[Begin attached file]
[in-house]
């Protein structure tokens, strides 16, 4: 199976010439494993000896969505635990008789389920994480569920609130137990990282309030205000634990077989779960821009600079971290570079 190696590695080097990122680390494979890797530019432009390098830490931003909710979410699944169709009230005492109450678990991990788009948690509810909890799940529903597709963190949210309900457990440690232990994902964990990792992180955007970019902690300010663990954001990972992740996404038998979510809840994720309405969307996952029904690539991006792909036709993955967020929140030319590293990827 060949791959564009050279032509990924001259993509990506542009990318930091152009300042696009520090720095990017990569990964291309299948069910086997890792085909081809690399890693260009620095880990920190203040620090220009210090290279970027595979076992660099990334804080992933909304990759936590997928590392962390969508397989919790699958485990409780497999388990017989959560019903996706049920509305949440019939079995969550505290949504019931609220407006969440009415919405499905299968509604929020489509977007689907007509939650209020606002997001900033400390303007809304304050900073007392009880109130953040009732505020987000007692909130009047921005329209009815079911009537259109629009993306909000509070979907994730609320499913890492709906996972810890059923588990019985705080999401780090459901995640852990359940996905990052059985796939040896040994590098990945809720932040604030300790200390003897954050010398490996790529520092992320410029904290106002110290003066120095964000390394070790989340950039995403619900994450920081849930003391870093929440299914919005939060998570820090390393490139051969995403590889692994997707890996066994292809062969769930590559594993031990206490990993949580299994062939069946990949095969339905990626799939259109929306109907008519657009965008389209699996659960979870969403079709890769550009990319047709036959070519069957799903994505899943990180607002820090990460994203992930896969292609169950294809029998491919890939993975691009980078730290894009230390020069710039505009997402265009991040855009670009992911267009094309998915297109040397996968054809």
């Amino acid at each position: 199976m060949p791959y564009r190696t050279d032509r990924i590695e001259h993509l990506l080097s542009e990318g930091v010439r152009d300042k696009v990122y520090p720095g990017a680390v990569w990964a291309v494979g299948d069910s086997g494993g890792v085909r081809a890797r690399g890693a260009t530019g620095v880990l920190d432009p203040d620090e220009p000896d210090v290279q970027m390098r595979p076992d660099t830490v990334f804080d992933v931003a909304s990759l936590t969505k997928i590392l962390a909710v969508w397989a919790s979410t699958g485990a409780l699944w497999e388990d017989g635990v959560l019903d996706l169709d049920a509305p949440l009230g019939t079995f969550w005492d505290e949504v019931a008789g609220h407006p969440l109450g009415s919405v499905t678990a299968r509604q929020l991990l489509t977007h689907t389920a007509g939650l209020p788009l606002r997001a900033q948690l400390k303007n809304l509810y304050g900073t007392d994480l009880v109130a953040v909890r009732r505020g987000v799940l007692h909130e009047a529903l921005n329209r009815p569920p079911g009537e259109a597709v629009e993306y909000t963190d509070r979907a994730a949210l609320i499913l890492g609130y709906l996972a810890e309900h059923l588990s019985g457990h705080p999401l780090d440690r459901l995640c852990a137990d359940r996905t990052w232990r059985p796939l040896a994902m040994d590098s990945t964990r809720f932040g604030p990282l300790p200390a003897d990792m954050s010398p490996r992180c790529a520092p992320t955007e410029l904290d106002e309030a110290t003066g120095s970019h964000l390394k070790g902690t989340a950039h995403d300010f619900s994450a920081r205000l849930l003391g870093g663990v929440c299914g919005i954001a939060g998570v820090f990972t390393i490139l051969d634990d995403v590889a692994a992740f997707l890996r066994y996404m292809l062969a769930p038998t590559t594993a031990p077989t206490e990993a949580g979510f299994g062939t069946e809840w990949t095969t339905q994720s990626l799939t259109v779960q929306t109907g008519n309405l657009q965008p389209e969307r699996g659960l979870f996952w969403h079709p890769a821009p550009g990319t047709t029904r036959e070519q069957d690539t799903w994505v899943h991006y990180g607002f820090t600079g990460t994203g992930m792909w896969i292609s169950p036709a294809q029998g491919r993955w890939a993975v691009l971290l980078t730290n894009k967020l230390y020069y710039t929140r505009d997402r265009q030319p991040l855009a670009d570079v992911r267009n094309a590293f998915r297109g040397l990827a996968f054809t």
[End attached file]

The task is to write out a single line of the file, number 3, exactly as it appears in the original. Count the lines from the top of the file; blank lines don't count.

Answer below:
């Amino acid at each position: 199976m060949p791959y564009r190696t050279d032509r990924i590695e001259h993509l990506l080097s542009e990318g930091v010439r152009d300042k696009v990122y520090p720095g990017a680390v990569w990964a291309v494979g299948d069910s086997g494993g890792v085909r081809a890797r690399g890693a260009t530019g620095v880990l920190d432009p203040d620090e220009p000896d210090v290279q970027m390098r595979p076992d660099t830490v990334f804080d992933v931003a909304s990759l936590t969505k997928i590392l962390a909710v969508w397989a919790s979410t699958g485990a409780l699944w497999e388990d017989g635990v959560l019903d996706l169709d049920a509305p949440l009230g019939t079995f969550w005492d505290e949504v019931a008789g609220h407006p969440l109450g009415s919405v499905t678990a299968r509604q929020l991990l489509t977007h689907t389920a007509g939650l209020p788009l606002r997001a900033q948690l400390k303007n809304l509810y304050g900073t007392d994480l009880v109130a953040v909890r009732r505020g987000v799940l007692h909130e009047a529903l921005n329209r009815p569920p079911g009537e259109a597709v629009e993306y909000t963190d509070r979907a994730a949210l609320i499913l890492g609130y709906l996972a810890e309900h059923l588990s019985g457990h705080p999401l780090d440690r459901l995640c852990a137990d359940r996905t990052w232990r059985p796939l040896a994902m040994d590098s990945t964990r809720f932040g604030p990282l300790p200390a003897d990792m954050s010398p490996r992180c790529a520092p992320t955007e410029l904290d106002e309030a110290t003066g120095s970019h964000l390394k070790g902690t989340a950039h995403d300010f619900s994450a920081r205000l849930l003391g870093g663990v929440c299914g919005i954001a939060g998570v820090f990972t390393i490139l051969d634990d995403v590889a692994a992740f997707l890996r066994y996404m292809l062969a769930p038998t590559t594993a031990p077989t206490e990993a949580g979510f299994g062939t069946e809840w990949t095969t339905q994720s990626l799939t259109v779960q929306t109907g008519n309405l657009q965008p389209e969307r699996g659960l979870f996952w969403h079709p890769a821009p550009g990319t047709t029904r036959e070519q069957d690539t799903w994505v899943h991006y990180g607002f820090t600079g990460t994203g992930m792909w896969i292609s169950p036709a294809q029998g491919r993955w890939a993975v691009l971290l980078t730290n894009k967020l230390y020069y710039t929140r505009d997402r265009q030319p991040l855009a670009d570079v992911r267009n094309a590293f998915r297109g040397l990827a996968f054809t």